Sleep Deprivation and Delayed Sleep Phase Syndrome

Sleep deprivation and delayed sleep-phase syndrome are common problems in adolescents for several reasons. The total sleep requirement is as much or more in adolescence as in pre-adolescence (Carskadon and Roth, 2000), but adolescents tend to receive less sleep for both biologic and cultural reasons. School-age children are more likely to be "larks," preferring to wake up early even if they are up late at night. At puberty, a circadian rhythm change occurs that results in a switch from larks to "owls," the preference for a late-night bedtime and late-morning awakening. This biologic tendency is encouraged by the availability of stimulating activities late into the night, whether social events, part-time jobs, or technologic advances (e.g., TV, Internet). Stimulants such as caffeine and tobacco also act to delay sleep. Despite these factors that act to delay sleep, school schedules often require the adolescent to awaken early. Thus, sleep deprivation develops. Also, jet lag-like shifts often develop between the weekday and weekend or holiday schedule. These schedule shifts probably play a role in the most common adolescent sleep problem, delayed sleep-phase syndrome (Dahl, 1998).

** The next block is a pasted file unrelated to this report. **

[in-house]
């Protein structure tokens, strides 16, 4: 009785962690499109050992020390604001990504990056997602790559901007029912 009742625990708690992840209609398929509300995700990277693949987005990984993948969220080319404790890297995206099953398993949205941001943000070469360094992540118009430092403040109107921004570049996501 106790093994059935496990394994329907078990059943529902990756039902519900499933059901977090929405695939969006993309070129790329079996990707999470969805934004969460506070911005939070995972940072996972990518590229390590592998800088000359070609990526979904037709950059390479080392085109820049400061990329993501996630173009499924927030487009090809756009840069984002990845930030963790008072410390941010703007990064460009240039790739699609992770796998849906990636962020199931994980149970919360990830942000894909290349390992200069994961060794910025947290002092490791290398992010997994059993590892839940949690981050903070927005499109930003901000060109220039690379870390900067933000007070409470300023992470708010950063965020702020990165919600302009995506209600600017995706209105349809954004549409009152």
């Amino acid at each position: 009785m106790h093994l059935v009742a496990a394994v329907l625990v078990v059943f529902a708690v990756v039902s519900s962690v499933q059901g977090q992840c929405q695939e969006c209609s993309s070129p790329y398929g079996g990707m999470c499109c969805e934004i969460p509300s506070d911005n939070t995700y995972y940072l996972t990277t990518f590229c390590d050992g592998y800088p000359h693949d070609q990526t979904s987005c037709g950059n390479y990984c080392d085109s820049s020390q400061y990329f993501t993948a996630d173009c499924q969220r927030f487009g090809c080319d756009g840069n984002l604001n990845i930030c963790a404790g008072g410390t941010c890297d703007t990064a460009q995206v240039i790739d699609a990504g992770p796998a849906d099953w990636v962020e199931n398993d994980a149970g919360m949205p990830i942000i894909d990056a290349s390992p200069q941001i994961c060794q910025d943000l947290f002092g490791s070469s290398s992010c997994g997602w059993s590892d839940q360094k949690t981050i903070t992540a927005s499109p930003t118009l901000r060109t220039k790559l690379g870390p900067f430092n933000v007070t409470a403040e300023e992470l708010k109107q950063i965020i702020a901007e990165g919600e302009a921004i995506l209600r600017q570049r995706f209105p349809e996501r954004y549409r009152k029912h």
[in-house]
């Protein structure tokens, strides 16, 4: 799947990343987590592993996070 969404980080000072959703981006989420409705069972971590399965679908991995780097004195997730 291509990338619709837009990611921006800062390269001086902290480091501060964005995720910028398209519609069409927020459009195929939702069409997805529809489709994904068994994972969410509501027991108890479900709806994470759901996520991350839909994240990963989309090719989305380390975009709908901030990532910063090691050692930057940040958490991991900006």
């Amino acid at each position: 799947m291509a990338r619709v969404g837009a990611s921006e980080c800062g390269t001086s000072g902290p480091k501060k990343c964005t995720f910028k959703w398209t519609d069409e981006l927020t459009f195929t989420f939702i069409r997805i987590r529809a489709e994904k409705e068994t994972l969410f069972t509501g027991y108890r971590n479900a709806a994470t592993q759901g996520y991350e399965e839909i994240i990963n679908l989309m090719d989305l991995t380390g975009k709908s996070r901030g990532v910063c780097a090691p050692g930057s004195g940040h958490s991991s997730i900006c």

The assessment is by history. The main differential diagnosis to consider from delayed sleep-phase syndrome is the teenager who is choosing a late-night schedule for some secondary gain. This person is not distressed by the dysfunctional sleep pattern and is unmotivated to change it. Therefore, the adolescent with secondary gain requires treatment directed at the underlying school or family issues rather than the sleep disturbance.

Treatment of the cooperative adolescent involves attempting a schedule shift and consistently maintaining it. Those with marked difficulty initiating timely sleep may respond to staying awake through an entire night, then reestablishing a regular schedule. Mindell and Owens (2009) provide a practical clinical guide for pediatric sleep.

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